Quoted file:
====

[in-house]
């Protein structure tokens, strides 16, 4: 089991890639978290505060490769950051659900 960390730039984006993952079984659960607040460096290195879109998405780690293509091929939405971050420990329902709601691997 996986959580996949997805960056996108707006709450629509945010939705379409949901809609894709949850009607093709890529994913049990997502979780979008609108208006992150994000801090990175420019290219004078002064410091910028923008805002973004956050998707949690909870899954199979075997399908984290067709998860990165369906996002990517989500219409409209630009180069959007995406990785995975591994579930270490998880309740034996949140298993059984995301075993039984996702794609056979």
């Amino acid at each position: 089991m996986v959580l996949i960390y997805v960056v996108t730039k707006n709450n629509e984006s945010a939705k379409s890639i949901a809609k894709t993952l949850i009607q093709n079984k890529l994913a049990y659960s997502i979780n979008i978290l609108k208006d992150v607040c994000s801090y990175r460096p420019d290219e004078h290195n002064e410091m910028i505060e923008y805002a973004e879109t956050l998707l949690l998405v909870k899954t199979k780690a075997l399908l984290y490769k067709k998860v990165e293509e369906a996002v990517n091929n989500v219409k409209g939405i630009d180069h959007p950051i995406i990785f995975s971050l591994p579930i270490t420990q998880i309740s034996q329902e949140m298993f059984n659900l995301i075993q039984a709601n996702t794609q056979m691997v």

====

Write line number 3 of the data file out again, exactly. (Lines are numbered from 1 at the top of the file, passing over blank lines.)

């Amino acid at each position: 089991m996986v959580l996949i960390y997805v960056v996108t730039k707006n709450n629509e984006s945010a939705k379409s890639i949901a809609k894709t993952l949850i009607q093709n079984k890529l994913a049990y659960s997502i979780n979008i978290l609108k208006d992150v607040c994000s801090y990175r460096p420019d290219e004078h290195n002064e410091m910028i505060e923008y805002a973004e879109t956050l998707l949690l998405v909870k899954t199979k780690a075997l399908l984290y490769k067709k998860v990165e293509e369906a996002v990517n091929n989500v219409k409209g939405i630009d180069h959007p950051i995406i990785f995975s971050l591994p579930i270490t420990q998880i309740s034996q329902e949140m298993f059984n659900l995301i075993q039984a709601n996702t794609q056979m691997v």